Opioid marketing leads to more prescriptions, deaths, says JAMA study
Direct-to-physician marketing of opioids leads to doctors prescribing more opioids, which results in more overdoses and deaths, according to a new JAMA Network report.
The study found that counties with doctors that received more opioid-related marketing saw higher opioid-overdose deaths.
The researchers used data from CMS’ Open Payments database and CDC’s opioid prescribing and mortality from overdoses data. Between Aug. 1, 2013 and Dec. 31, 2015, there were nearly 435,000 payments that totaled almost $40 million in nonresearch-based opioid marketing sent to 67,507 physicians across 2,208 counties.
Opioid overdoses and deaths remain a problem in the U.S. Prescription opioids contribute to more than 17,000 overdose deaths annually as opioid prescriptions skyrocketed over the past two decades. The CDC said that overdose deaths increased by 200% between 1999 and 2014 and another 28% between 2015 and 2016 alone.
The JAMA report said 40% of all opioid overdose deaths in the U.S. are connected to prescriptions. Also, the first opioids usually taken by people with opioid use disorder are prescription drugs.
Physician prescribers are a frequent source of prescription opioids for people who take the drugs recreationally. Opioid prescribing has decreased this decade, but it’s still three times higher than in 1999 and the decrease isn’t as rapid in areas with more opioid-overdose deaths, the report said.
Payers and providers are working on multiple efforts to reduce opioid prescriptions and get addicted people help. One way is using social determinants of health data to flag those at greatest risk of abuse. Multiple payers have also created programs and set goals to reduce opioid prescriptions. That effort includes moving people to other types of pain management.
The American Medical Association backs medication-assisted treatment as a way to confront the problem. MAT utilizes medications, counseling and behavioral therapies.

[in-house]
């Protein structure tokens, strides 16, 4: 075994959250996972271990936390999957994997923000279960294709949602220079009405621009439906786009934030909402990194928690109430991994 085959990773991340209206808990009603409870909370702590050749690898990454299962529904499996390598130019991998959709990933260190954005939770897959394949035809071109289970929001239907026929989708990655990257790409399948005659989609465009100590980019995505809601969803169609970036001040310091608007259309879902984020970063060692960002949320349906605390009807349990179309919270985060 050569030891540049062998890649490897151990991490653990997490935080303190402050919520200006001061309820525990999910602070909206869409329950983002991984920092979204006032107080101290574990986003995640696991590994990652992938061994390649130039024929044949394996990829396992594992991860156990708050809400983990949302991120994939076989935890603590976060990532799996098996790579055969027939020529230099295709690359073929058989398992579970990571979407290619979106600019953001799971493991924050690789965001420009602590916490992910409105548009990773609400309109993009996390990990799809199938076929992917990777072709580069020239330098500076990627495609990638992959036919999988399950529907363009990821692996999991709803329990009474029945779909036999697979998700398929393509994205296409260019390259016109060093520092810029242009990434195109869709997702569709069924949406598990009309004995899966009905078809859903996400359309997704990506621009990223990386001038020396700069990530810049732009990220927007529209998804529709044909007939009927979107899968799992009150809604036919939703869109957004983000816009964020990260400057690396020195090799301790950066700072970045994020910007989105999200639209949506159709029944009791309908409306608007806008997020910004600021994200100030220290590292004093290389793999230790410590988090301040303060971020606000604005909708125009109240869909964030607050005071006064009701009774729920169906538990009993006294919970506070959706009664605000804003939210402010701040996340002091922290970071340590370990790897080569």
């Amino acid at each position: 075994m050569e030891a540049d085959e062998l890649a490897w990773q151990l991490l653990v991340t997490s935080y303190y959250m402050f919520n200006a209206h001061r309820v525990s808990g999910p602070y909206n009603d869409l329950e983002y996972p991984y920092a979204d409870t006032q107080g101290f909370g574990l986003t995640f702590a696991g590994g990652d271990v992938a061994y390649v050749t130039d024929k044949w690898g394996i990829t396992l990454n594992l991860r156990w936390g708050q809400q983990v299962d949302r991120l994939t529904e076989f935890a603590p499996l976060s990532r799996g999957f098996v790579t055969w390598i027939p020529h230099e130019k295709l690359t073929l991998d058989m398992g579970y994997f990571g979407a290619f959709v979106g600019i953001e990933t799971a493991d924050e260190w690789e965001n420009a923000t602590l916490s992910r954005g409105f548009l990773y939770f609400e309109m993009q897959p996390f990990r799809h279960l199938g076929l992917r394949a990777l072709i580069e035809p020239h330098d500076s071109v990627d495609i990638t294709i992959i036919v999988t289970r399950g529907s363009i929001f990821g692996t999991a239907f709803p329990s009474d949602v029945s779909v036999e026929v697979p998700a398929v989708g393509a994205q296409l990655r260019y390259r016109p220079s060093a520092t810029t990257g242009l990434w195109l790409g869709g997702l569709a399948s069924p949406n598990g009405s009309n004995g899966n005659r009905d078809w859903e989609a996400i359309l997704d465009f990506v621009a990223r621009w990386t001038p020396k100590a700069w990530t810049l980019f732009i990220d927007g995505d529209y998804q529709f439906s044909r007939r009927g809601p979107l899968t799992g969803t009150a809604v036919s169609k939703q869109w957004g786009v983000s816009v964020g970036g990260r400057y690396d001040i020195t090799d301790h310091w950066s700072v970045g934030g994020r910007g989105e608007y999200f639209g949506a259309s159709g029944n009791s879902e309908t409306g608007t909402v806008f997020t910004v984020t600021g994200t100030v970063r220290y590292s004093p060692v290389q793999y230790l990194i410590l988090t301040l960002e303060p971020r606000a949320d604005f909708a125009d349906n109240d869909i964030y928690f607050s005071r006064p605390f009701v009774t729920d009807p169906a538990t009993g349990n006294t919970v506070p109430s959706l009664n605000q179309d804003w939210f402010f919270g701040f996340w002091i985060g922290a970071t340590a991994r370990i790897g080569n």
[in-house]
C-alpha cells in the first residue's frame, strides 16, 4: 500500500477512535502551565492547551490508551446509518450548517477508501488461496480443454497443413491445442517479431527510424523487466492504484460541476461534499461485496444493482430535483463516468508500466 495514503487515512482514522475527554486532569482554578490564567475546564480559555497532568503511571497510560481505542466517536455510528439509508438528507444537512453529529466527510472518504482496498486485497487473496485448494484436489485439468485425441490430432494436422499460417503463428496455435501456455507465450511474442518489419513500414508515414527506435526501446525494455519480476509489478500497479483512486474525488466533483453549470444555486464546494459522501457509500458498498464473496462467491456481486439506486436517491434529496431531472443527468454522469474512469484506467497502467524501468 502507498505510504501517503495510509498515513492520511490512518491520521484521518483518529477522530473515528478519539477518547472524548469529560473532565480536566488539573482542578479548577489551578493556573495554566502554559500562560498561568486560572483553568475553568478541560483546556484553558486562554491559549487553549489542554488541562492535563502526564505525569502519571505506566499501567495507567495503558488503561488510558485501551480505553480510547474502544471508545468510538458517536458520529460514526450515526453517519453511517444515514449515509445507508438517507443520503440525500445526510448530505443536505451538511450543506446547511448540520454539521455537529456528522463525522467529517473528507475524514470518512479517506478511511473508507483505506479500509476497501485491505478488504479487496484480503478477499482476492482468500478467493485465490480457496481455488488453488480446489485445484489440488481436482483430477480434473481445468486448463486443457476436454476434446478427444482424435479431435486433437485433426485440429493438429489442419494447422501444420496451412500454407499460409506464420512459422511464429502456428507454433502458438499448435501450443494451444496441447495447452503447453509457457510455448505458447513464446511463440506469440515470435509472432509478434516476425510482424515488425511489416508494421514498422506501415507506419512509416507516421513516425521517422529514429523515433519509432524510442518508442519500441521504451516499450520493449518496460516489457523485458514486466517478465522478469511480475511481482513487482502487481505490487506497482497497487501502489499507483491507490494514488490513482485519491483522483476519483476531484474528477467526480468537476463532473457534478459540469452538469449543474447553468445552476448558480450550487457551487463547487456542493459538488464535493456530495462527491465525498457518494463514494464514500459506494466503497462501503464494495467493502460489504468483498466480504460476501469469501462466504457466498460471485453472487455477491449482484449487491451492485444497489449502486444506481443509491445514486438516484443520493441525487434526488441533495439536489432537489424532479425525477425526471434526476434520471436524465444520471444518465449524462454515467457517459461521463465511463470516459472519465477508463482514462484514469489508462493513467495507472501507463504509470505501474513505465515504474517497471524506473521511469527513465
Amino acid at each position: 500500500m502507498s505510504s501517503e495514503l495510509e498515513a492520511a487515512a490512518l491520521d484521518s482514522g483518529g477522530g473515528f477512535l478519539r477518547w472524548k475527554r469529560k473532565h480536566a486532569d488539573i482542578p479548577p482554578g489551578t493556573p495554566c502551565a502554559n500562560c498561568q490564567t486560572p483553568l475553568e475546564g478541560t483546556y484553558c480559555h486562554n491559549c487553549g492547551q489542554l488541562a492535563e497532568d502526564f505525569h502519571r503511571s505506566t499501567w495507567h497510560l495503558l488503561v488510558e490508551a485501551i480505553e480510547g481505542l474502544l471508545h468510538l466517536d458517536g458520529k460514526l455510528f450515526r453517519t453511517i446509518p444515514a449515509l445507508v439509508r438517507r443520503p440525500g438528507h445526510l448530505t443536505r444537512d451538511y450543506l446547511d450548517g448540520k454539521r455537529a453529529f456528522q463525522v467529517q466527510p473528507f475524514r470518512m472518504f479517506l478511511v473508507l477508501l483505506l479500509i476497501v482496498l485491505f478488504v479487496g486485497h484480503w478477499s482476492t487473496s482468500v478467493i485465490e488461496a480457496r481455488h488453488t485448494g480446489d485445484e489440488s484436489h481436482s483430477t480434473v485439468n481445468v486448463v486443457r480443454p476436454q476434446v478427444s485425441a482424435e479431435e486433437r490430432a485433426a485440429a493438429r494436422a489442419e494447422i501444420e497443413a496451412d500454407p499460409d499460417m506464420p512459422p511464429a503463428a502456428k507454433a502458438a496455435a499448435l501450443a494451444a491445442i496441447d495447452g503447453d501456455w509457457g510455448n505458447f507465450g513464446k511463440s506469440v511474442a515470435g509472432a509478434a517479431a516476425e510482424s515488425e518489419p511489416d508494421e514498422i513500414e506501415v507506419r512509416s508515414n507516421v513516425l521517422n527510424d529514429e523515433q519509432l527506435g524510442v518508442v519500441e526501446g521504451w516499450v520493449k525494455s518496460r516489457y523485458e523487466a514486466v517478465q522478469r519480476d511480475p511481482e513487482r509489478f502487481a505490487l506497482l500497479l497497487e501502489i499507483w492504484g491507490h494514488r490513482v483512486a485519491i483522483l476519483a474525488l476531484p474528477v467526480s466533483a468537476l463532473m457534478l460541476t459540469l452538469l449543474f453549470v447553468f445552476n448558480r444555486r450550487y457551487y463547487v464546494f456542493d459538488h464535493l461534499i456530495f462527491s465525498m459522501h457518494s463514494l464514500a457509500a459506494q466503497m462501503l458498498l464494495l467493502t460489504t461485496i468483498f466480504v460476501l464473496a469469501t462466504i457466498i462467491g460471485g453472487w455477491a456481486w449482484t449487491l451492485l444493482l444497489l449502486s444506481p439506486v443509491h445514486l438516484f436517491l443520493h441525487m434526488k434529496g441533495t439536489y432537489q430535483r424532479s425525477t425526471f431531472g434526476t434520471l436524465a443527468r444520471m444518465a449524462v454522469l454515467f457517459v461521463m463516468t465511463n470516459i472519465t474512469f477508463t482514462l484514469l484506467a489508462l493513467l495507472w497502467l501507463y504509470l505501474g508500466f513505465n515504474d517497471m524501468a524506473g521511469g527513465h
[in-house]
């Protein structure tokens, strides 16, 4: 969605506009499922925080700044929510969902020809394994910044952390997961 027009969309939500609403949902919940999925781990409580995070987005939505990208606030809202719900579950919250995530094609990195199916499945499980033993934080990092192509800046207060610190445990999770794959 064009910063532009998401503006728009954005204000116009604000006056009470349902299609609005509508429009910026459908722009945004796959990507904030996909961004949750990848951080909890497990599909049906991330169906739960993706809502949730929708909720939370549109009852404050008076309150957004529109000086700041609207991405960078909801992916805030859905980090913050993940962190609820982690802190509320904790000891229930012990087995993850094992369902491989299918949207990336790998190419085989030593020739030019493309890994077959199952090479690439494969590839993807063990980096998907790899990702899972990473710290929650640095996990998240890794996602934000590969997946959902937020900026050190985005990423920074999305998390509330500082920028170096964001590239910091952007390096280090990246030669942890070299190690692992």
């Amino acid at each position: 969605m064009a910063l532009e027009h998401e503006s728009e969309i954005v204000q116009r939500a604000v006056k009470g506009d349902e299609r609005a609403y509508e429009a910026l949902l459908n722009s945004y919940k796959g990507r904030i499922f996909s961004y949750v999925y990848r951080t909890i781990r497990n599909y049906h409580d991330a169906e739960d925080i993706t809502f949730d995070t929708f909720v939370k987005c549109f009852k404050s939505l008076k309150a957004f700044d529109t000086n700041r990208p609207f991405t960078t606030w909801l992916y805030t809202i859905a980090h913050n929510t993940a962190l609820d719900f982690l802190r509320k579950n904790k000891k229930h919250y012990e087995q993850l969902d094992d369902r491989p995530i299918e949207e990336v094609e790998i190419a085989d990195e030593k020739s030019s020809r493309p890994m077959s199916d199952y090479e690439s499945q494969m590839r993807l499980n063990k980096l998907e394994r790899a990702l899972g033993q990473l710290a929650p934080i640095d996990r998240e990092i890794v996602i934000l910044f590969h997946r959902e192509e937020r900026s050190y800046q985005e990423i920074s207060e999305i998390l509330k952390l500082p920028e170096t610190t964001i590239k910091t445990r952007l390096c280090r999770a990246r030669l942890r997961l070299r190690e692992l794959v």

Federal leaders are also involved in fighting the epidemic. Last year, President Donald Trump signed a bipartisan law that expanded access to treatment for opioid misuse, provided funding for research on non-addictive pain management and offered greater enforcement for those dealing in opioids.
In the new JAMA report, researchers, led by Scott Hadland at the Grayken Center for Addiction at Boston Medical Center, explored the connection between opioid marketing and prescriptions. In looking at the link between opioid marketing and prescriptions, the researchers said one in 12 U.S. physicians (and one in five family doctors) released marketing related to opioids between 2013 and 2015.
The study discovered counties that received more opioid-related marketing saw higher opioid-overdose deaths. Despite efforts to reverse the opioid prescription and death trend, the researchers suggested that the millions of dollars spent on direct-to-physician marketing might be working against those efforts.
"Our findings suggest that direct-to-physician opioid marketing may counter current national efforts to reduce the number of opioids prescribed and that policymakers might consider limits on these activities as part of a robust, evidence-based response to the opioid overdose epidemic in the United States," they wrote.